OK, so active managers have consistent biases. So what? It still rolls up to the same zero-sum game, right? Yes, but it’s useful to think about and understand what’s going on underneath the hood. Namely, since we know that actively managed large-cap mutual funds and institutional separate accounts are usually underweight mega-caps, large-caps and lower risk stocks relative to the passive universe, we must fill in the gap: who is overweight these stocks to offset?

The answer is, well, strategies other than large-cap strategies, or ones that are not benchmarked to the S&P 500 or Russell 1000 Index (“Russell 1000”). That can include a wide variety of vehicles, but at the margin it includes (1) hedge funds, (2) individual or corporate holders of ‘un-benchmarked’ securities portfolios and (3) portfolios that are targeting a sub-set or variant of the large-cap universe. Clearly it also includes all sorts of strategies benchmarked to other markets entirely, one of the most common examples being multi-asset portfolios. As illustrated in the exhibit below, the S&P 500 is very obviously not completely owned by pools of capital that are benchmarked to the S&P 500.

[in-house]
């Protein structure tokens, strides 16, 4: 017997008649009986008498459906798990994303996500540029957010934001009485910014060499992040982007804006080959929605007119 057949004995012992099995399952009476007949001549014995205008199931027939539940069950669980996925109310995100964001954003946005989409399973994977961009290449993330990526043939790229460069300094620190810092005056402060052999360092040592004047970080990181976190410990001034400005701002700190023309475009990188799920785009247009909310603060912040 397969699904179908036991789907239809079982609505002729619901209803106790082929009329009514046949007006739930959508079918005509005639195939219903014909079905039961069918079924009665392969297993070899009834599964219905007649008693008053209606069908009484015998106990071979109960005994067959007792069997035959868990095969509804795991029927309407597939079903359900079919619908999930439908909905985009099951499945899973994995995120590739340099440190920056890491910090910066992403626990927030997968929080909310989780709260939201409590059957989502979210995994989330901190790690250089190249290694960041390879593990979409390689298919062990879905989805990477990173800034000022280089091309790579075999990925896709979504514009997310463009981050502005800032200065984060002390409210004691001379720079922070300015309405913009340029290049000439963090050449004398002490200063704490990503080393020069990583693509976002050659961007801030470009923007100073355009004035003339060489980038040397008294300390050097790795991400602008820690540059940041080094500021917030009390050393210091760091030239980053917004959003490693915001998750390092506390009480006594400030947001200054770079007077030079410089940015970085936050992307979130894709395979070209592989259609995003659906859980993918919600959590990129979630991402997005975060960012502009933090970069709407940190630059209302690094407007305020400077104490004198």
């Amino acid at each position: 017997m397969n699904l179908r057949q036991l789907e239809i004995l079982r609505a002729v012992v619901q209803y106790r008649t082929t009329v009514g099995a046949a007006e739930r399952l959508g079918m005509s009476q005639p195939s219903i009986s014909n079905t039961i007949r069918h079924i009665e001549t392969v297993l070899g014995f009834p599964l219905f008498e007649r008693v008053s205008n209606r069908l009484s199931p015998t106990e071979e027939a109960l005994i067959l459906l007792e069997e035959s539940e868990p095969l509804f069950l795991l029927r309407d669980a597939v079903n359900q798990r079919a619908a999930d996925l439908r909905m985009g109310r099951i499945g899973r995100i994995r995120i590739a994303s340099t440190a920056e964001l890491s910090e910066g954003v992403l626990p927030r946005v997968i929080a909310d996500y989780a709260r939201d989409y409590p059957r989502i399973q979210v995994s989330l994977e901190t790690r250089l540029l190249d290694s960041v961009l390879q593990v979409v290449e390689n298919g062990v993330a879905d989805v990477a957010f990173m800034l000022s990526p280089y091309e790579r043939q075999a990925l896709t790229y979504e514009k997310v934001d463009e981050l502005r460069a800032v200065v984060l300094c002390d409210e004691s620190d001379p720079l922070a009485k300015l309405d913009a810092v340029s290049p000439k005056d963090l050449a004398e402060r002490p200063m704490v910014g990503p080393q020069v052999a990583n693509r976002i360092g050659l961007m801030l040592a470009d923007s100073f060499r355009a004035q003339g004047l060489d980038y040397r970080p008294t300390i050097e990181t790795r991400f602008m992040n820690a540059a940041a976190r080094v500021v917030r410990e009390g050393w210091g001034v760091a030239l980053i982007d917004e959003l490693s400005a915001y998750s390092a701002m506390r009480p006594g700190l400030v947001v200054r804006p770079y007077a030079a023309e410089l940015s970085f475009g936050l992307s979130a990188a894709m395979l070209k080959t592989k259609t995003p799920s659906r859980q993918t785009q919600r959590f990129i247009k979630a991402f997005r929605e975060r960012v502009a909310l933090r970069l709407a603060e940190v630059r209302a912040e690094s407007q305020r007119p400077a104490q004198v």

For illustrative purposes only.

Hedge funds provide us with the most exaggerated example of one of the ways this happens. Let’s presume that large-cap mutual funds are underweight low volatility mega-cap stocks to the tune of $50 billion.

Now let’s examine two cases — in the first case, $25 billion in hedge fund capital is deployed to buy all $50 billion of that on a levered long basis. In the second case, $100 billion of hedge fund capital is used, meaning that the funds chose to hold 50% cash and spent the remaining 50% on the mega-cap stocks.

If the S&P 500 is up and a particular publication wants to talk about hedge fund returns, they’re going to talk about the first scenario as a heroic period of returns for hedge funds. In the second scenario, hedge funds are a scam run to prop up the richest 1%. Neither is true, of course — well, not on this basis alone, at least — because the benchmark isn’t capturing the risk posture that an investor is using as part of its asset allocation scheme to select that investment — in this case a long/short hedge fund.